Radiocarbon dating dates back
Radiocarbon dating can easily establish that humans have been on the earth for over twenty thousand years, at least twice as long as creationists are willing to allow.Therefore it should come as no surprise that creationists at the Institute for Creation Research (ICR) have been trying desperately to discredit this method for years.They have their work cut out for them, however, because radiocarbon (C-14) dating is one of the most reliable of all the radiometric dating methods.This article will answer several of the most common creationist attacks on carbon-14 dating, using the question-answer format that has proved so useful to lecturers and debaters. Answer: Cosmic rays in the upper atmosphere are constantly converting the isotope nitrogen-14 (N-14) into carbon-14 (C-14 or radiocarbon).
Thus, a freshly killed mussel has far less C-14 than a freshly killed something else, which is why the C-14 dating method makes freshwater mussels seem older than they really are.However, the amount of C-14 has not been rising steadily as Cook maintains; instead, it has fluctuated up and down over the past ten thousand years. From radiocarbon dates taken from bristlecone pines.There are two ways of dating wood from bristlecone pines: one can count rings or one can radiocarbon-date the wood.Our editors will review what you’ve submitted and determine whether to revise the article.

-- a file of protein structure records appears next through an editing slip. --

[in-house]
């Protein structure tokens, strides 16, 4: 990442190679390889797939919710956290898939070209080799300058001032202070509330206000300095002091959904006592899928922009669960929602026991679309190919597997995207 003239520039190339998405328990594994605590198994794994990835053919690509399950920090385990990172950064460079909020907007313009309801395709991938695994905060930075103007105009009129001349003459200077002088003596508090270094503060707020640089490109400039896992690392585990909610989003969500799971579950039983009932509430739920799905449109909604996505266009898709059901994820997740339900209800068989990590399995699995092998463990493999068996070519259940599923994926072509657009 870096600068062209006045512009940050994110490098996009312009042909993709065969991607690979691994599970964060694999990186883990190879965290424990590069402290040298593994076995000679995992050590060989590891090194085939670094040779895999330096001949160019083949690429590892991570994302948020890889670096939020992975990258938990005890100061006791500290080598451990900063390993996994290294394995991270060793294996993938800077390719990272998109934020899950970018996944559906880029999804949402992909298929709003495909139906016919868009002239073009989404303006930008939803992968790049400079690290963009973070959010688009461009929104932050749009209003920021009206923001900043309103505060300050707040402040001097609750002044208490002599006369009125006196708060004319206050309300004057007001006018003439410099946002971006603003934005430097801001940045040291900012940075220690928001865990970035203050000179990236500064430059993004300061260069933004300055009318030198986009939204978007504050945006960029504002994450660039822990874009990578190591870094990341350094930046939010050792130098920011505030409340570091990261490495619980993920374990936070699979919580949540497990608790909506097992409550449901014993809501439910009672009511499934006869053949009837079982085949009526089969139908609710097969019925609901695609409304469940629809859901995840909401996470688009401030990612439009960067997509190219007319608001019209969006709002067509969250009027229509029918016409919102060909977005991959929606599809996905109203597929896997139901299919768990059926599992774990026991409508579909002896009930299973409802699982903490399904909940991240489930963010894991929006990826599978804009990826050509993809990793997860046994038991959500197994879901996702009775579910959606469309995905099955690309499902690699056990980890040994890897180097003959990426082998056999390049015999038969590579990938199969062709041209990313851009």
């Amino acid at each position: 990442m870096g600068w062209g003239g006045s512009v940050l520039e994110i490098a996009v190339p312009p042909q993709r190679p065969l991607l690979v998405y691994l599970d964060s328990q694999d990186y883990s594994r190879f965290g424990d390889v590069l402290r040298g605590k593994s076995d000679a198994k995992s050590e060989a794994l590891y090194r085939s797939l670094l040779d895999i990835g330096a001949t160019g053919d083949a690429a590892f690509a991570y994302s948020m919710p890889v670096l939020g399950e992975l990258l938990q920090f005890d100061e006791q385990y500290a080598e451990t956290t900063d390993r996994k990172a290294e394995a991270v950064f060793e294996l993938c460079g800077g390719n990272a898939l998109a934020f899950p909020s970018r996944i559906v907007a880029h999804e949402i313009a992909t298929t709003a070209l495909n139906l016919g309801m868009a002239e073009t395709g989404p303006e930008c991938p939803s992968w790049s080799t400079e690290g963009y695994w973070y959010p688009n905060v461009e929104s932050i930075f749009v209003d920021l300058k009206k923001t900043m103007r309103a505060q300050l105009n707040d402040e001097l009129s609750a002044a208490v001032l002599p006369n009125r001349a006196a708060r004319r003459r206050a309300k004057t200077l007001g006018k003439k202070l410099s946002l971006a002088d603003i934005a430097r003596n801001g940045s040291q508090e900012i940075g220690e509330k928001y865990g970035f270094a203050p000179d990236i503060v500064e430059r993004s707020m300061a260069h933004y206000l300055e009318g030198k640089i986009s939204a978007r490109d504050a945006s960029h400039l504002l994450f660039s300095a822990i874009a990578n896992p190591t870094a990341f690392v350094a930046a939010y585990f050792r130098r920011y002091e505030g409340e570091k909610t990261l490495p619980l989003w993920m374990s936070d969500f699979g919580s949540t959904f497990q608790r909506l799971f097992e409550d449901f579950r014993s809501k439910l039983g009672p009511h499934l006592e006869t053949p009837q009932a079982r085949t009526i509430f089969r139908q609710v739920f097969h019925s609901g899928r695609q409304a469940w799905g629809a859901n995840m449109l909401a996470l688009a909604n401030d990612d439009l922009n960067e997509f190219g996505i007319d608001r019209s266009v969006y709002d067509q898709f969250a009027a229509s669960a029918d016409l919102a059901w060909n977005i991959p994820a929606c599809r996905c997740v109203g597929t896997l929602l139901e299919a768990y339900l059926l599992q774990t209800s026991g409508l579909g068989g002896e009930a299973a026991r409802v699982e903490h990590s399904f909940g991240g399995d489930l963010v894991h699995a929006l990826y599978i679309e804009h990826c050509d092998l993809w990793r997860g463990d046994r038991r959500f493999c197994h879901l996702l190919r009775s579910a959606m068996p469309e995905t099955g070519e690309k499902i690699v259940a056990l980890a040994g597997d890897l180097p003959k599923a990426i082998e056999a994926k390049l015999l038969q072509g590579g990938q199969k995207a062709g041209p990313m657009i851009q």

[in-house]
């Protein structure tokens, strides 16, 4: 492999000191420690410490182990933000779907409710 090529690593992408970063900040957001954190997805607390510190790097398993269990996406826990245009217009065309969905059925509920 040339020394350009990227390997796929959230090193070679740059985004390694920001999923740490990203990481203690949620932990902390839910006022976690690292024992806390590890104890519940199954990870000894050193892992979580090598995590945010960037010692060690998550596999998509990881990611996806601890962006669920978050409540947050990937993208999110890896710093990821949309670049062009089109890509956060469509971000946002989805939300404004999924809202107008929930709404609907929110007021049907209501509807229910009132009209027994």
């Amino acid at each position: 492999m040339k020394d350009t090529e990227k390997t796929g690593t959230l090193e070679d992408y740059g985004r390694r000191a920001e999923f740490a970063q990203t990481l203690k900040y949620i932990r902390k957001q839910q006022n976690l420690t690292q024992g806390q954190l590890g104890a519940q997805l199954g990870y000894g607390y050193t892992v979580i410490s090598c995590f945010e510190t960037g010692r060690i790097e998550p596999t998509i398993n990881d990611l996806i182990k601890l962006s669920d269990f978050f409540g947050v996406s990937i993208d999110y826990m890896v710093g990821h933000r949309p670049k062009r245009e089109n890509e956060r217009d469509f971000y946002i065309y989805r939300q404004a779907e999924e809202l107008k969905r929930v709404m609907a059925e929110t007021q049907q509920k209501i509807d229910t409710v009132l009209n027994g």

Join Britannica's Publishing Partner Program and our community of experts to gain a global audience for your work!Question: A sample that is more than fifty thousand years old shouldn't have any measurable C-14. Radiocarbon dating doesn't work well on objects much older than twenty thousand years, because such objects have so little C-14 left that their beta radiation is swamped out by the background radiation of cosmic rays and potassium-40 (K-40) decay. this isotope [K-40] accounts for a large part of the normal background radiation that can be detected on the earth's surface" (p. This radiation cannot be totally eliminated from the laboratory, so one could probably get a "radiocarbon" date of fifty thousand years from a pure carbon-free piece of tin.